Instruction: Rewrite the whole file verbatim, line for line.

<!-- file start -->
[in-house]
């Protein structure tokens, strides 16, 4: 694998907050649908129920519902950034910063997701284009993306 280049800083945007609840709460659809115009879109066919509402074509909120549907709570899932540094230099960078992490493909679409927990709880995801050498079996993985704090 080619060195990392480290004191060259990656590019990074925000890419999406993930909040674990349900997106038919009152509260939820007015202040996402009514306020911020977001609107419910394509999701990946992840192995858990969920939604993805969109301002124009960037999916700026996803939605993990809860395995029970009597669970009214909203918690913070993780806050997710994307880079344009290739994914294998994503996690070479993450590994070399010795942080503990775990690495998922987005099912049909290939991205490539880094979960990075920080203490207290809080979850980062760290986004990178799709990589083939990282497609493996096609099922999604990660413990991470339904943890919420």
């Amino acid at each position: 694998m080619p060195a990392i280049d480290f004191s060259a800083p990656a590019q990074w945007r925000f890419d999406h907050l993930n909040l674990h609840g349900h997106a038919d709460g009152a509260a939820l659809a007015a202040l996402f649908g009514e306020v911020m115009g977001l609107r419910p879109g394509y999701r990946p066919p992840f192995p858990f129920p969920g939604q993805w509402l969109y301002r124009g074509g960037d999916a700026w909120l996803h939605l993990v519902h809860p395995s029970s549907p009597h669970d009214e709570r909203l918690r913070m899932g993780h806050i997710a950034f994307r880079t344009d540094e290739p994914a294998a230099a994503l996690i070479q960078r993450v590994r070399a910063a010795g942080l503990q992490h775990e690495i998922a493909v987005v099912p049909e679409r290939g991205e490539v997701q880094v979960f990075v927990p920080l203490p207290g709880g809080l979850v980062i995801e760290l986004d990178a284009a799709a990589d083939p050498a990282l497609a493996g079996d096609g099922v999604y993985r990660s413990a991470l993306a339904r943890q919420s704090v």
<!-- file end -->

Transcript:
[in-house]
């Protein structure tokens, strides 16, 4: 694998907050649908129920519902950034910063997701284009993306 280049800083945007609840709460659809115009879109066919509402074509909120549907709570899932540094230099960078992490493909679409927990709880995801050498079996993985704090 080619060195990392480290004191060259990656590019990074925000890419999406993930909040674990349900997106038919009152509260939820007015202040996402009514306020911020977001609107419910394509999701990946992840192995858990969920939604993805969109301002124009960037999916700026996803939605993990809860395995029970009597669970009214909203918690913070993780806050997710994307880079344009290739994914294998994503996690070479993450590994070399010795942080503990775990690495998922987005099912049909290939991205490539880094979960990075920080203490207290809080979850980062760290986004990178799709990589083939990282497609493996096609099922999604990660413990991470339904943890919420």
């Amino acid at each position: 694998m080619p060195a990392i280049d480290f004191s060259a800083p990656a590019q990074w945007r925000f890419d999406h907050l993930n909040l674990h609840g349900h997106a038919d709460g009152a509260a939820l659809a007015a202040l996402f649908g009514e306020v911020m115009g977001l609107r419910p879109g394509y999701r990946p066919p992840f192995p858990f129920p969920g939604q993805w509402l969109y301002r124009g074509g960037d999916a700026w909120l996803h939605l993990v519902h809860p395995s029970s549907p009597h669970d009214e709570r909203l918690r913070m899932g993780h806050i997710a950034f994307r880079t344009d540094e290739p994914a294998a230099a994503l996690i070479q960078r993450v590994r070399a910063a010795g942080l503990q992490h775990e690495i998922a493909v987005v099912p049909e679409r290939g991205e490539v997701q880094v979960f990075v927990p920080l203490p207290g709880g809080l979850v980062i995801e760290l986004d990178a284009a799709a990589d083939p050498a990282l497609a493996g079996d096609g099922v999604y993985r990660s413990a991470l993306a339904r943890q919420s704090v």